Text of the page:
Storm Recovery in Southland

April 2011

Farmers adjust their management systems to help recover after big storm events

For one week in September last year (17th to 24th September 2010) Southland and South Otago were devastated by snow storms, high winds, hail and heavy rain. It came in the middle of lambing and resulted in an estimated 800,000 lamb deaths plus a huge number of ewes. The economic impact on the region was well over $100 million and hundreds of farms were hit with effects which will take two to three years for recovery. We talk to two of the sheep farmers affected.

David and Julie Clarke are sheep and cattle farming on 297ha of easy rolling country in eastern Southland, at 80-130m above sea level. They are the current Beef & Lamb NZ monitor farmers for the Southland region. They have about 3000 composite ewes which are mated to terminal sires, including Dorset Down, Suffolk, South Suffolk and Texel. The flock scans (for pregnancy) at 175% lambs and normally produces 145 to 150% lambs survival. However the September storm killed new-born lambs and the tailing percentage this year was only 116%. David also had some older ewe losses in the snow.

David has taken on dairy grazers because of the reduced lamb numbers along with some store lambs, to make up lost income. He is also trying to finish his lambs to higher slaughter weights, but that has not been very successful in a dry summer. His drafting programme is well behind usual.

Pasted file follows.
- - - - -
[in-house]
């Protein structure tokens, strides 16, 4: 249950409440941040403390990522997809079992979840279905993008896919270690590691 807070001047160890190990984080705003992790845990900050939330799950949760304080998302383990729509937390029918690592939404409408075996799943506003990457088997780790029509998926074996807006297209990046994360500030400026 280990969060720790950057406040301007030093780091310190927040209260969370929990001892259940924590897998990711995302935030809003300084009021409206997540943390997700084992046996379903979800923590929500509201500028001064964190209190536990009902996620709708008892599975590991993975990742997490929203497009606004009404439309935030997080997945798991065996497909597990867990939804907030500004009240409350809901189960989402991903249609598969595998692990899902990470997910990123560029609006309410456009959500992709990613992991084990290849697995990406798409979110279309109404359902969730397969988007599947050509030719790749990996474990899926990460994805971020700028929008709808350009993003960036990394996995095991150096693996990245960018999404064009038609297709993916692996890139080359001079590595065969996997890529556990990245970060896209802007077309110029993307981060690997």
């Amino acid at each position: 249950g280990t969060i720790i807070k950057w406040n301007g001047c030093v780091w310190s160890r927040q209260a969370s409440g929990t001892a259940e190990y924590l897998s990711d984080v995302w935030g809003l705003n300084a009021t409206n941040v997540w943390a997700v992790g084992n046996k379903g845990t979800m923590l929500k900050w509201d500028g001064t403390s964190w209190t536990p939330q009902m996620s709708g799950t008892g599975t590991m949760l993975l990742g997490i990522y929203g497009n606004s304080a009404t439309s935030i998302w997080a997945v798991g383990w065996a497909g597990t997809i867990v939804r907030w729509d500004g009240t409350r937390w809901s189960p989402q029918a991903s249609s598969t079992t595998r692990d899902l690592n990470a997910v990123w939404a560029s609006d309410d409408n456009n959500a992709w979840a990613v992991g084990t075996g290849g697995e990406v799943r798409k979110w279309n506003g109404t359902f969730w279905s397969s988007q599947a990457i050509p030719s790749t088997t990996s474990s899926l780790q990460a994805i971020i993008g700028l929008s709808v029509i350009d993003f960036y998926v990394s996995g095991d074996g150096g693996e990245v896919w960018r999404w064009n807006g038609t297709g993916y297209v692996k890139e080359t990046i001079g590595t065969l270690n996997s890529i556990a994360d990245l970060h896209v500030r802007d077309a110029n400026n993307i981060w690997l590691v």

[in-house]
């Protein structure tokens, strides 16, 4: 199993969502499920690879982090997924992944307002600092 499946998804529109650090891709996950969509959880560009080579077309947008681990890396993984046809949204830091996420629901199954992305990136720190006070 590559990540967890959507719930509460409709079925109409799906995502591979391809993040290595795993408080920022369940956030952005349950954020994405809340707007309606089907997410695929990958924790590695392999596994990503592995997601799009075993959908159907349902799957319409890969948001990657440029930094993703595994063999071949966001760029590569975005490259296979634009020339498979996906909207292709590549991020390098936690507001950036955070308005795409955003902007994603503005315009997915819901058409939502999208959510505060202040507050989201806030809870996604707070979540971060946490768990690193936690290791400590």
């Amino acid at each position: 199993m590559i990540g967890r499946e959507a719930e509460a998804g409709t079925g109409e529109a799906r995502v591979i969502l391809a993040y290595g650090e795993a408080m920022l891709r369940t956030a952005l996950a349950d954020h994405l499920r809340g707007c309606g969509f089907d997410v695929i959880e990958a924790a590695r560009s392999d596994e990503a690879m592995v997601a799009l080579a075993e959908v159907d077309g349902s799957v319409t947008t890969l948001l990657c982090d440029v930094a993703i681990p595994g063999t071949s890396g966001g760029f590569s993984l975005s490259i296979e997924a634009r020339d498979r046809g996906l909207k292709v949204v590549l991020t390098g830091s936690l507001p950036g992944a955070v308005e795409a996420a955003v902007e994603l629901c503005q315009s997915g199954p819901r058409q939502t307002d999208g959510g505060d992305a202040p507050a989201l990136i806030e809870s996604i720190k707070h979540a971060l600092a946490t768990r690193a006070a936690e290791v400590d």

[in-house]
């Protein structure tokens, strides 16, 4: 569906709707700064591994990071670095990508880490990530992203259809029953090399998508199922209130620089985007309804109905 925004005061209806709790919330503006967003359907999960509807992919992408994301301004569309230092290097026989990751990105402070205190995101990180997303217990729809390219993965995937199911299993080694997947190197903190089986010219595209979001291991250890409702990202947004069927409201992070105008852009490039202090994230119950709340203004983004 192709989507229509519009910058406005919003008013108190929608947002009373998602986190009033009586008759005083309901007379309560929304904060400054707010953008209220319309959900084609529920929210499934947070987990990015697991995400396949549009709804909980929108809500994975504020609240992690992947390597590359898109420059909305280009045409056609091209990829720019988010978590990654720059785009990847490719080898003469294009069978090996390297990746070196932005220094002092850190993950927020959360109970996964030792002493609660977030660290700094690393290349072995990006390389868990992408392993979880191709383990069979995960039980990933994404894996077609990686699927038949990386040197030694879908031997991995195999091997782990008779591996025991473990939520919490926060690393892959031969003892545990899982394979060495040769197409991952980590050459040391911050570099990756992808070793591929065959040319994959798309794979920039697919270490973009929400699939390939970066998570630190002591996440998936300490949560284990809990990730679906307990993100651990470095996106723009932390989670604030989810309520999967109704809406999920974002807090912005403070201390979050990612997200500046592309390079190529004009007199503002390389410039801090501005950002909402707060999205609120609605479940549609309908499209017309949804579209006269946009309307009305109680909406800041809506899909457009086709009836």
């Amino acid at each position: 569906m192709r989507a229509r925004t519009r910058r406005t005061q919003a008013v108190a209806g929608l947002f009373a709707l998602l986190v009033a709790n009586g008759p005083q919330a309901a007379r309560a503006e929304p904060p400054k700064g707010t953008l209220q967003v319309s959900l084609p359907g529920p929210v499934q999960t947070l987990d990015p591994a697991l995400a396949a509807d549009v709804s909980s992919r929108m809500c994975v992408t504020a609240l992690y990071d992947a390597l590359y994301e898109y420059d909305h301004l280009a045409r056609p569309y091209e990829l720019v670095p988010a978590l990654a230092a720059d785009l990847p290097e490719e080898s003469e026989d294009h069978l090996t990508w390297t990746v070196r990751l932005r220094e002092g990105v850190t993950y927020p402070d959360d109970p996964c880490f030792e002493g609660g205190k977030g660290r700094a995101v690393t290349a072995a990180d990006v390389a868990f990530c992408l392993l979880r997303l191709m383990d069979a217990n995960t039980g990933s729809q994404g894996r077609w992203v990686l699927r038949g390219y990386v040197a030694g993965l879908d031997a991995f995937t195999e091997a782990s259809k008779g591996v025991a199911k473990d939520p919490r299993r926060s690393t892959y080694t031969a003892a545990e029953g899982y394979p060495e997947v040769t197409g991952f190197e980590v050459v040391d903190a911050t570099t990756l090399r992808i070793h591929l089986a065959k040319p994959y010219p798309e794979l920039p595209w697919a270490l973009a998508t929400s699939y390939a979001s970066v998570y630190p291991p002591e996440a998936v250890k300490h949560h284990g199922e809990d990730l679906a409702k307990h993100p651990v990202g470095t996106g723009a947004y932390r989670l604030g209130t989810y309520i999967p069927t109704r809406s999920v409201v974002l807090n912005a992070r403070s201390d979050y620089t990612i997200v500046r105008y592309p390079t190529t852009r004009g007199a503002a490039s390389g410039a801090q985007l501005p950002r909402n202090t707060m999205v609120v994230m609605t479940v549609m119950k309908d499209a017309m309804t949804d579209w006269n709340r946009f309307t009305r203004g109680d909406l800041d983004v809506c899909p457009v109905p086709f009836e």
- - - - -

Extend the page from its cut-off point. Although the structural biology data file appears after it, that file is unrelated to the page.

“It was the impact of the bad start, when lambs didn’t get enough milk from the ewes.” However a very growthy November enabled all winter supplements to be saved before Christmas. The ewes are now in good order and David expects them to be at satisfactory weights for mating.

David and Helen Rose are sheep farming on 206ha (189ha effective) on the flats and terraces of the Oreti River, about 30 minutes north of Invercargill. David is a former president of Southland Federated Farmers and present National Board member of the Federation with policy responsibilities which include adverse events. The Rose farm was caught up in the biggest adverse event in Southland and South Otago for decades – the week-long storm last September. However David is quick to point out that there were many farms in the region which were worse-hit than him.

By comparing this year’s tailing figures against previous years, reference to his ewe scanning figures from mid-July, and the tallies of dead lambs put out at the front gate for slink skin collection, David believes he lost a total of 946 lambs during the storm week (September 17 to 24). He has calculated the storm reduced the lambing percentage by 38%. The 2010 lambing percentage was 112% versus the expected 150% from his fertile TEFRom ewes. They scanned 181% in July, the highest David has recorded, were in very good condition and the 2009 lambing percentage was 150%.